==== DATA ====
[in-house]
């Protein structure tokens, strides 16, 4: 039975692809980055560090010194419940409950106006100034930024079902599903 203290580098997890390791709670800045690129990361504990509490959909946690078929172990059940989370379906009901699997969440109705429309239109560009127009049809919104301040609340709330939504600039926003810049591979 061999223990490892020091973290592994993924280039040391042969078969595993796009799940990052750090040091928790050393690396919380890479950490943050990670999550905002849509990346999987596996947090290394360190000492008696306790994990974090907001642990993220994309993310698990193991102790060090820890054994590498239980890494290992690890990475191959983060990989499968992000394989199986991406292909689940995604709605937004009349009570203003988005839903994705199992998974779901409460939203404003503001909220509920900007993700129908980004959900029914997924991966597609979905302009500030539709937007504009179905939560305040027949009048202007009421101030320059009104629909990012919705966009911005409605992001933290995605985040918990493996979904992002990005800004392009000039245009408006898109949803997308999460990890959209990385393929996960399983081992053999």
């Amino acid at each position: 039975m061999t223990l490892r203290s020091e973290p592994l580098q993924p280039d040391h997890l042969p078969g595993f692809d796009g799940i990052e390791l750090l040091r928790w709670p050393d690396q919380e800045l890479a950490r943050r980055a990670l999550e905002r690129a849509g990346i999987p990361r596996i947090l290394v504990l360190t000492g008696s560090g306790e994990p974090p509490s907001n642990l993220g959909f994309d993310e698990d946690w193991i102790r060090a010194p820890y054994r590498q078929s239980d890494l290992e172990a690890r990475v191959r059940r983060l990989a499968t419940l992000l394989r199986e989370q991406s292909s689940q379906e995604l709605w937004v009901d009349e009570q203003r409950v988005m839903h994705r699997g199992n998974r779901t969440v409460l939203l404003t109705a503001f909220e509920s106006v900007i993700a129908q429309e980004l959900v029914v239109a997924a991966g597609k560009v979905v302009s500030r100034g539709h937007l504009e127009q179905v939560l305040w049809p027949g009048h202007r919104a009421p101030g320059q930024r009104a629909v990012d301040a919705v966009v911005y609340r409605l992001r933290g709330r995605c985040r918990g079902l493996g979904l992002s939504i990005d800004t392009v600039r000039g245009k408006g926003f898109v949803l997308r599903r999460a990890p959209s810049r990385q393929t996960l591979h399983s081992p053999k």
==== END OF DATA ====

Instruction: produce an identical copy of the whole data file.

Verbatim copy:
[in-house]
């Protein structure tokens, strides 16, 4: 039975692809980055560090010194419940409950106006100034930024079902599903 203290580098997890390791709670800045690129990361504990509490959909946690078929172990059940989370379906009901699997969440109705429309239109560009127009049809919104301040609340709330939504600039926003810049591979 061999223990490892020091973290592994993924280039040391042969078969595993796009799940990052750090040091928790050393690396919380890479950490943050990670999550905002849509990346999987596996947090290394360190000492008696306790994990974090907001642990993220994309993310698990193991102790060090820890054994590498239980890494290992690890990475191959983060990989499968992000394989199986991406292909689940995604709605937004009349009570203003988005839903994705199992998974779901409460939203404003503001909220509920900007993700129908980004959900029914997924991966597609979905302009500030539709937007504009179905939560305040027949009048202007009421101030320059009104629909990012919705966009911005409605992001933290995605985040918990493996979904992002990005800004392009000039245009408006898109949803997308999460990890959209990385393929996960399983081992053999």
């Amino acid at each position: 039975m061999t223990l490892r203290s020091e973290p592994l580098q993924p280039d040391h997890l042969p078969g595993f692809d796009g799940i990052e390791l750090l040091r928790w709670p050393d690396q919380e800045l890479a950490r943050r980055a990670l999550e905002r690129a849509g990346i999987p990361r596996i947090l290394v504990l360190t000492g008696s560090g306790e994990p974090p509490s907001n642990l993220g959909f994309d993310e698990d946690w193991i102790r060090a010194p820890y054994r590498q078929s239980d890494l290992e172990a690890r990475v191959r059940r983060l990989a499968t419940l992000l394989r199986e989370q991406s292909s689940q379906e995604l709605w937004v009901d009349e009570q203003r409950v988005m839903h994705r699997g199992n998974r779901t969440v409460l939203l404003t109705a503001f909220e509920s106006v900007i993700a129908q429309e980004l959900v029914v239109a997924a991966g597609k560009v979905v302009s500030r100034g539709h937007l504009e127009q179905v939560l305040w049809p027949g009048h202007r919104a009421p101030g320059q930024r009104a629909v990012d301040a919705v966009v911005y609340r409605l992001r933290g709330r995605c985040r918990g079902l493996g979904l992002s939504i990005d800004t392009v600039r000039g245009k408006g926003f898109v949803l997308r599903r999460a990890p959209s810049r990385q393929t996960l591979h399983s081992p053999k």